You are reading

Ballot Counting Begins Today in Queens DA Race Recount

Melinda Katz and Tiffany Cabán.

July 15, 2019 By Laura Hanrahan

The manual recounting of more than 93,000 ballots in the Queens District Attorney Democratic Primary officially began today, following the conclusion of a days-long ballot sorting process late last week by Board of Elections staffers.

The recount operation, which kicked off on July 9, was automatically triggered by Melinda Katz’s narrow 16-vote lead over Tiffany Cabán after affidavit and absentee ballots were counted on July 3. Until that point, Cabán had held a 1,199 vote lead over Katz.

Last Tuesday, at a BOE facility in Middle Village, staffers began cracking open nearly 800 double-locked blue bins that contained every ballot counted in the race. The staffers then spent the rest of the week tediously sorting ballots into their appropriate election districts.

With the sorting phase complete, staffers began tallying votes at 10 a.m. this morning and will work until 7 p.m. tonight. The counting is reportedly expected to take roughly 15 days, meaning a winner could be declared by the end of the month if staffers continue to work on Saturdays.

The manual recount will allow BOE staff to count votes that may have been missed by the voting machines in the June 25 Democratic primary, such as ballots where voters used a checkmark or circled a candidate’s name rather than coloring in one of the machine-readable bubbles.

Alongside the recount, Cabán and Katz will be meeting in court regarding the validity of 114 specific affidavit ballots.

The legal proceedings arose out of a suit filed by a lawyer for Cabán earlier this month. The 114 ballots in question, which have not yet been counted, each contain errors in the information filled out by the voter and were consequently voided by the BOE. The majority of these ballots—roughly 70—were discounted because the voter did not clearly state their party affiliation.

Lawyers representing Cabán, Katz and the BOE have a court date set for this Wednesday to discuss any relevant issues that may arise from the recount. Ultimately, a ruling will be issued on the disputed ballots after the manual recount concludes, but only if the results are still close enough for the 114 uncounted ballots to have an impact.

The winner of the Democratic Primary is expected to face off against GOP nominee Daniel Kogan in November, where they are favored to win.

email the author: [email protected]
No comments yet

Leave a Comment
Reply to this Comment

All comments are subject to moderation before being posted.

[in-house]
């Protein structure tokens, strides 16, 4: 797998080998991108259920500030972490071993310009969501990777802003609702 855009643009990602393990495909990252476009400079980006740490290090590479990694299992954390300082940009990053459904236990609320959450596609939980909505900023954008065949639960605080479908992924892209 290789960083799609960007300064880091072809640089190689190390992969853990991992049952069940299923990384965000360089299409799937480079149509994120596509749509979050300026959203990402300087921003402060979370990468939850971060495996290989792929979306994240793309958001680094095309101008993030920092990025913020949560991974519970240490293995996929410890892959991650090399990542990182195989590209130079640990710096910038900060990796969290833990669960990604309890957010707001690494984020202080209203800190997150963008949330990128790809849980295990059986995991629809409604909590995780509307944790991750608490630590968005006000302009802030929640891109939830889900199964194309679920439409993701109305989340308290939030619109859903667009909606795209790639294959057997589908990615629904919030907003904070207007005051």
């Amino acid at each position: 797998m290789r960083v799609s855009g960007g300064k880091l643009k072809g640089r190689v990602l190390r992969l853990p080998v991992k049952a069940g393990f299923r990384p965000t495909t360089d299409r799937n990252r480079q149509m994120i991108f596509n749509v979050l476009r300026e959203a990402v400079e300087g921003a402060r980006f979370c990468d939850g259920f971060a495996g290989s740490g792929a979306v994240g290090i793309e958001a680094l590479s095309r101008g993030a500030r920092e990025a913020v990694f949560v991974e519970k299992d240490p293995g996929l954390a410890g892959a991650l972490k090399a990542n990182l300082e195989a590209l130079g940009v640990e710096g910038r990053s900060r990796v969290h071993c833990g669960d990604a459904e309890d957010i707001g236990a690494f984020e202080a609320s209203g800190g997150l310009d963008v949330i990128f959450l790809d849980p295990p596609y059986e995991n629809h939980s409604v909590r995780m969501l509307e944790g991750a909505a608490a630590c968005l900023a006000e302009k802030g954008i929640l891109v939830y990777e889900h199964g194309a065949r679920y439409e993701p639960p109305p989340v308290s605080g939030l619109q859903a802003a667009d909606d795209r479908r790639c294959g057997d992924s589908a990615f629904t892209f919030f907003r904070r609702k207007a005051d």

This site is protected by reCAPTCHA and the Google Privacy Policy and Terms of Service apply.

Recent News

Urgent manhunt underway for ‘animal’ who allegedly raped a 13-year-old girl in Flushing park on Thursday: NYPD

The NYPD announced a $10,000 reward is being offered for information that leads to the arrest of a Hispanic man who allegedly raped a 13-year-old girl in a wooded area of Kissena Corridor Park on Thursday afternoon.

More than sixty investigators were at the crime scene late into the night. During a press briefing by NYPD brass on Friday, Chief of Department Jeffrey Maddrey said that the manhunt was expanded city-wide and that the department would spare no expense until the suspect was apprehended.

Op-ed: Protecting Forest Hills Stadium

Jun. 14, 2024 By Thomas Grech

After more than a decade since its rebirth, it is unfathomable to consider Forest Hills without our venerable 101-year-old Forest Hills Stadium. The iconic venue is an asset to our community in so many ways – from creating jobs, to supporting local organizations, to providing invaluable links to our community’s rich history. Amazingly, a small band of unrealists who fail to understand that communities are constructed on the mutual grace and respect of our neighbors, want to shut down Forest Hills Stadium for good.

Op-ed: Congestion pricing would do much more harm than good for New Yorkers

Jun. 11, 2024 By Assemblymember David I. Weprin

Like many residents throughout the five boroughs and across the New York Metro Area, I was pleasantly surprised by Governor Kathy Hochul’s decision to “indefinitely pause” the implementation of Congestion Pricing. Rather than seeing this as a cynical calculation, as some have alleged, I see the Governor’s decision as a deeply pragmatic response to the crescendo of public concerns that I and many others have raised for years. As the countdown to the June 30 implementation date neared, everyday New Yorkers did what we do best: we spoke up for ourselves and said we won’t accept a bad deal! I applaud Governor Hochul for having the courage not just to listen to us but to take a tough stand against this misguided policy.